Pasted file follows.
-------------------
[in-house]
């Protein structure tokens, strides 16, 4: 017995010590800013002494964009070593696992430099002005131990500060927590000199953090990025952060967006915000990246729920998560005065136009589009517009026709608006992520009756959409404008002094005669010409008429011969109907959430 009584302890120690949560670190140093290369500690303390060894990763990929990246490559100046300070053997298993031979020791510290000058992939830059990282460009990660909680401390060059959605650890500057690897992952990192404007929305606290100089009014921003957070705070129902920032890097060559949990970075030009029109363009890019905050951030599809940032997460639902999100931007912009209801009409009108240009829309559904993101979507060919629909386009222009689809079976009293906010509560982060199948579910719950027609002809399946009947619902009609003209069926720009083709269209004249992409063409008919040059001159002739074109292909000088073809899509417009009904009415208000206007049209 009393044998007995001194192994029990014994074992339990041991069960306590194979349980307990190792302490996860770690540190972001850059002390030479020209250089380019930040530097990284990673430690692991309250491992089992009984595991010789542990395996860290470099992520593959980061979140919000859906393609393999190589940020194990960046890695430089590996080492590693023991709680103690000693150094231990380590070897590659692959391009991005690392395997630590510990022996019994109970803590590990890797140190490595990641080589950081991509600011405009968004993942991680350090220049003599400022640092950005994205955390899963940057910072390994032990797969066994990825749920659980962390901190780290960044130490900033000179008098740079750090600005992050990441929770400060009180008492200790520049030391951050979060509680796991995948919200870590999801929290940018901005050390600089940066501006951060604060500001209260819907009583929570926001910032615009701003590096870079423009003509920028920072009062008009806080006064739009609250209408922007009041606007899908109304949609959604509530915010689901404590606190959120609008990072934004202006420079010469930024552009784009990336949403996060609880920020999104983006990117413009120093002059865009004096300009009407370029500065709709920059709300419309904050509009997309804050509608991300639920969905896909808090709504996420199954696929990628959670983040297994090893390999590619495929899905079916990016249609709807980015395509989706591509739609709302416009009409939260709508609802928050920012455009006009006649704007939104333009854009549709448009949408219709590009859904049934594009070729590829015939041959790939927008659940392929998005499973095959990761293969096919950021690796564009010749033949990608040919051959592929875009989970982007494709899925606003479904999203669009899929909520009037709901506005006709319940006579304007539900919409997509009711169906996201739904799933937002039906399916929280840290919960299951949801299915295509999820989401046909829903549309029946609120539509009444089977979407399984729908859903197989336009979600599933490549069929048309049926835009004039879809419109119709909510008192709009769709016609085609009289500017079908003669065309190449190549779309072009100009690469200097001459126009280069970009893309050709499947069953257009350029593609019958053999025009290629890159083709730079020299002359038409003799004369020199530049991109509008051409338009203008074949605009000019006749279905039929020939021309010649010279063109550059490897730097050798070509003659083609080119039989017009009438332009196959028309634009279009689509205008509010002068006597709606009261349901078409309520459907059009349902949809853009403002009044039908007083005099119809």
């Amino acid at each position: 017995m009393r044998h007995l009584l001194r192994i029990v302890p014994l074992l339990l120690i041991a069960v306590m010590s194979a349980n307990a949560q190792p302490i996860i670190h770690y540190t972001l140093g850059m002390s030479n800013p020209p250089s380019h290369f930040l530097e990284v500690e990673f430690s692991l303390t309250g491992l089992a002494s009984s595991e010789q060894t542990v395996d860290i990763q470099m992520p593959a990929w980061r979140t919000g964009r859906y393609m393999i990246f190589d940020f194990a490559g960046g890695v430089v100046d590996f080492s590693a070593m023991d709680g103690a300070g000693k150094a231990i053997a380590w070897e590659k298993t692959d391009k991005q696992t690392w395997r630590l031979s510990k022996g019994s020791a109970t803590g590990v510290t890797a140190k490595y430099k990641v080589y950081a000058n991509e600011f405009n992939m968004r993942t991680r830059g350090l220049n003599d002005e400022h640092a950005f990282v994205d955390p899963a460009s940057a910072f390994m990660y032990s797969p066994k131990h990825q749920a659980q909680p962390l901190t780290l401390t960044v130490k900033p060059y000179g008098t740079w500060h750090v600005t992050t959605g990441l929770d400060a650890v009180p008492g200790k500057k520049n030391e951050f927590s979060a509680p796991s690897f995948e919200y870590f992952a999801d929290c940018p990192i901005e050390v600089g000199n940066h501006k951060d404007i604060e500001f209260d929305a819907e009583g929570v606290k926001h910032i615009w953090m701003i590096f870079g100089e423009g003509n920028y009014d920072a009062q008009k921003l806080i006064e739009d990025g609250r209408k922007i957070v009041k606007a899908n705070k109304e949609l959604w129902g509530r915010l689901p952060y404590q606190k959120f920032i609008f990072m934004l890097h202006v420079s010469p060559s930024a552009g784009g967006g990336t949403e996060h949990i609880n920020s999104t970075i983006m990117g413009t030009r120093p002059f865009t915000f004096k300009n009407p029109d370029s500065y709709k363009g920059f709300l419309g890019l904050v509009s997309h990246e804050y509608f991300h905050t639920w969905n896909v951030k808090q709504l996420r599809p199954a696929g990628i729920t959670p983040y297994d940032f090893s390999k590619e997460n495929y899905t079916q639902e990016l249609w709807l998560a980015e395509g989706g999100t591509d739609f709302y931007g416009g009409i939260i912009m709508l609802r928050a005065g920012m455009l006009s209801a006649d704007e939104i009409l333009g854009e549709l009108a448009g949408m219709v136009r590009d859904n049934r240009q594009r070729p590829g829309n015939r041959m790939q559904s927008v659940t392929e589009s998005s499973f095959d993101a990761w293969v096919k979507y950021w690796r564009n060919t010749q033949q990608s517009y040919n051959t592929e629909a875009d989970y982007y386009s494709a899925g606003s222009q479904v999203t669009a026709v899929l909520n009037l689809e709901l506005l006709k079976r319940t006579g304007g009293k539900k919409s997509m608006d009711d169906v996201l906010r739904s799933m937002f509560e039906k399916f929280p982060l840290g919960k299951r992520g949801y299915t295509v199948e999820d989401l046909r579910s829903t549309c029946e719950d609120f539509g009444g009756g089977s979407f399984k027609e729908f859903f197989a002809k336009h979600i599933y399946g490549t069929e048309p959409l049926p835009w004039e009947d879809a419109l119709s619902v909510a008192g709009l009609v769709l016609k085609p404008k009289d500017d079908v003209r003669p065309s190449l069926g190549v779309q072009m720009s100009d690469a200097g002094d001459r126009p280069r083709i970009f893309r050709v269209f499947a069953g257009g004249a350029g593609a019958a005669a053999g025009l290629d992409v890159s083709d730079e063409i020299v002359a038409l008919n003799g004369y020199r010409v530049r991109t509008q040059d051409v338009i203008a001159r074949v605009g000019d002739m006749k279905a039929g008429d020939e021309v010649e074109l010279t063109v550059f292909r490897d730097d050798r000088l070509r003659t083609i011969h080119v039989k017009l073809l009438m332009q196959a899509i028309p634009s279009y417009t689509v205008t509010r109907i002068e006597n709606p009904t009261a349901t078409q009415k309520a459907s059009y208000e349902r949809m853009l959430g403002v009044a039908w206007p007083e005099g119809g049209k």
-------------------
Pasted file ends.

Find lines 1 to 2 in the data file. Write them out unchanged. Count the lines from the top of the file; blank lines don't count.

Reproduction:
[in-house]
């Protein structure tokens, strides 16, 4: 017995010590800013002494964009070593696992430099002005131990500060927590000199953090990025952060967006915000990246729920998560005065136009589009517009026709608006992520009756959409404008002094005669010409008429011969109907959430 009584302890120690949560670190140093290369500690303390060894990763990929990246490559100046300070053997298993031979020791510290000058992939830059990282460009990660909680401390060059959605650890500057690897992952990192404007929305606290100089009014921003957070705070129902920032890097060559949990970075030009029109363009890019905050951030599809940032997460639902999100931007912009209801009409009108240009829309559904993101979507060919629909386009222009689809079976009293906010509560982060199948579910719950027609002809399946009947619902009609003209069926720009083709269209004249992409063409008919040059001159002739074109292909000088073809899509417009009904009415208000206007049209 009393044998007995001194192994029990014994074992339990041991069960306590194979349980307990190792302490996860770690540190972001850059002390030479020209250089380019930040530097990284990673430690692991309250491992089992009984595991010789542990395996860290470099992520593959980061979140919000859906393609393999190589940020194990960046890695430089590996080492590693023991709680103690000693150094231990380590070897590659692959391009991005690392395997630590510990022996019994109970803590590990890797140190490595990641080589950081991509600011405009968004993942991680350090220049003599400022640092950005994205955390899963940057910072390994032990797969066994990825749920659980962390901190780290960044130490900033000179008098740079750090600005992050990441929770400060009180008492200790520049030391951050979060509680796991995948919200870590999801929290940018901005050390600089940066501006951060604060500001209260819907009583929570926001910032615009701003590096870079423009003509920028920072009062008009806080006064739009609250209408922007009041606007899908109304949609959604509530915010689901404590606190959120609008990072934004202006420079010469930024552009784009990336949403996060609880920020999104983006990117413009120093002059865009004096300009009407370029500065709709920059709300419309904050509009997309804050509608991300639920969905896909808090709504996420199954696929990628959670983040297994090893390999590619495929899905079916990016249609709807980015395509989706591509739609709302416009009409939260709508609802928050920012455009006009006649704007939104333009854009549709448009949408219709590009859904049934594009070729590829015939041959790939927008659940392929998005499973095959990761293969096919950021690796564009010749033949990608040919051959592929875009989970982007494709899925606003479904999203669009899929909520009037709901506005006709319940006579304007539900919409997509009711169906996201739904799933937002039906399916929280840290919960299951949801299915295509999820989401046909829903549309029946609120539509009444089977979407399984729908859903197989336009979600599933490549069929048309049926835009004039879809419109119709909510008192709009769709016609085609009289500017079908003669065309190449190549779309072009100009690469200097001459126009280069970009893309050709499947069953257009350029593609019958053999025009290629890159083709730079020299002359038409003799004369020199530049991109509008051409338009203008074949605009000019006749279905039929020939021309010649010279063109550059490897730097050798070509003659083609080119039989017009009438332009196959028309634009279009689509205008509010002068006597709606009261349901078409309520459907059009349902949809853009403002009044039908007083005099119809």